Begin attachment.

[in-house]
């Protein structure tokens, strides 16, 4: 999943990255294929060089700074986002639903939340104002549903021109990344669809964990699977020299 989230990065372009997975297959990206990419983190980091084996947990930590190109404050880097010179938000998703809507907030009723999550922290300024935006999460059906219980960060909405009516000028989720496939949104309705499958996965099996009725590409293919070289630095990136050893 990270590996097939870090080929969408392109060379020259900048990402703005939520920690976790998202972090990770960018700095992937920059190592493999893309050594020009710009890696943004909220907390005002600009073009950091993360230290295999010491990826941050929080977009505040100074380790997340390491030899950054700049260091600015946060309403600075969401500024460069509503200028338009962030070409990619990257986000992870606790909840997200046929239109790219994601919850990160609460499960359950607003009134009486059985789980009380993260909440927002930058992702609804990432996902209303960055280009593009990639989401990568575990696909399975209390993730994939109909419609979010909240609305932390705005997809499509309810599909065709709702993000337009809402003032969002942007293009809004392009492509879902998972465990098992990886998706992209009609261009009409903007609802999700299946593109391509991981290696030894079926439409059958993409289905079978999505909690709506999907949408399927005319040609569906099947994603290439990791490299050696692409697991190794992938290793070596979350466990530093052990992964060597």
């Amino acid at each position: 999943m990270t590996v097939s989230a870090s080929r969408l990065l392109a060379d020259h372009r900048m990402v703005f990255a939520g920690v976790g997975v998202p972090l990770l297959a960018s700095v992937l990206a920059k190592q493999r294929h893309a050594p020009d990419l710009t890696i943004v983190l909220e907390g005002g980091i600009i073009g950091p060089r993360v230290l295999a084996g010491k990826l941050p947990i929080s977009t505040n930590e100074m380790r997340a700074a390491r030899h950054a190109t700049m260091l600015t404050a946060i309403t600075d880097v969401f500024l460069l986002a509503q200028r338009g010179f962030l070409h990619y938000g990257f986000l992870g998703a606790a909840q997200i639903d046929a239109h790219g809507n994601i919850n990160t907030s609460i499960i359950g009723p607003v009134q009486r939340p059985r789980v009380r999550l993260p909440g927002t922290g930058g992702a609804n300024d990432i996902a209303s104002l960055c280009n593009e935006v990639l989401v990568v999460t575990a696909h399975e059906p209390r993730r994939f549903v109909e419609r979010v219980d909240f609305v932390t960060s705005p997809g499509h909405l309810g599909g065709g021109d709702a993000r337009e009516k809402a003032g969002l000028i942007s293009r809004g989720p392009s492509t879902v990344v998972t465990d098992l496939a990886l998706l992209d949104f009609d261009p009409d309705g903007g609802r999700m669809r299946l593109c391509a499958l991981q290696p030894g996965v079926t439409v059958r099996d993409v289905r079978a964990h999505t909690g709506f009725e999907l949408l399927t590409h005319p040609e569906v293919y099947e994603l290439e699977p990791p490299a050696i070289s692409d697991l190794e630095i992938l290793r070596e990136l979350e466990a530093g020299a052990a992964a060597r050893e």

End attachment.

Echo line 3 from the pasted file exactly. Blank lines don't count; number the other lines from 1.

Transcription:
């Amino acid at each position: 999943m990270t590996v097939s989230a870090s080929r969408l990065l392109a060379d020259h372009r900048m990402v703005f990255a939520g920690v976790g997975v998202p972090l990770l297959a960018s700095v992937l990206a920059k190592q493999r294929h893309a050594p020009d990419l710009t890696i943004v983190l909220e907390g005002g980091i600009i073009g950091p060089r993360v230290l295999a084996g010491k990826l941050p947990i929080s977009t505040n930590e100074m380790r997340a700074a390491r030899h950054a190109t700049m260091l600015t404050a946060i309403t600075d880097v969401f500024l460069l986002a509503q200028r338009g010179f962030l070409h990619y938000g990257f986000l992870g998703a606790a909840q997200i639903d046929a239109h790219g809507n994601i919850n990160t907030s609460i499960i359950g009723p607003v009134q009486r939340p059985r789980v009380r999550l993260p909440g927002t922290g930058g992702a609804n300024d990432i996902a209303s104002l960055c280009n593009e935006v990639l989401v990568v999460t575990a696909h399975e059906p209390r993730r994939f549903v109909e419609r979010v219980d909240f609305v932390t960060s705005p997809g499509h909405l309810g599909g065709g021109d709702a993000r337009e009516k809402a003032g969002l000028i942007s293009r809004g989720p392009s492509t879902v990344v998972t465990d098992l496939a990886l998706l992209d949104f009609d261009p009409d309705g903007g609802r999700m669809r299946l593109c391509a499958l991981q290696p030894g996965v079926t439409v059958r099996d993409v289905r079978a964990h999505t909690g709506f009725e999907l949408l399927t590409h005319p040609e569906v293919y099947e994603l290439e699977p990791p490299a050696i070289s692409d697991l190794e630095i992938l290793r070596e990136l979350e466990a530093g020299a052990a992964a060597r050893e």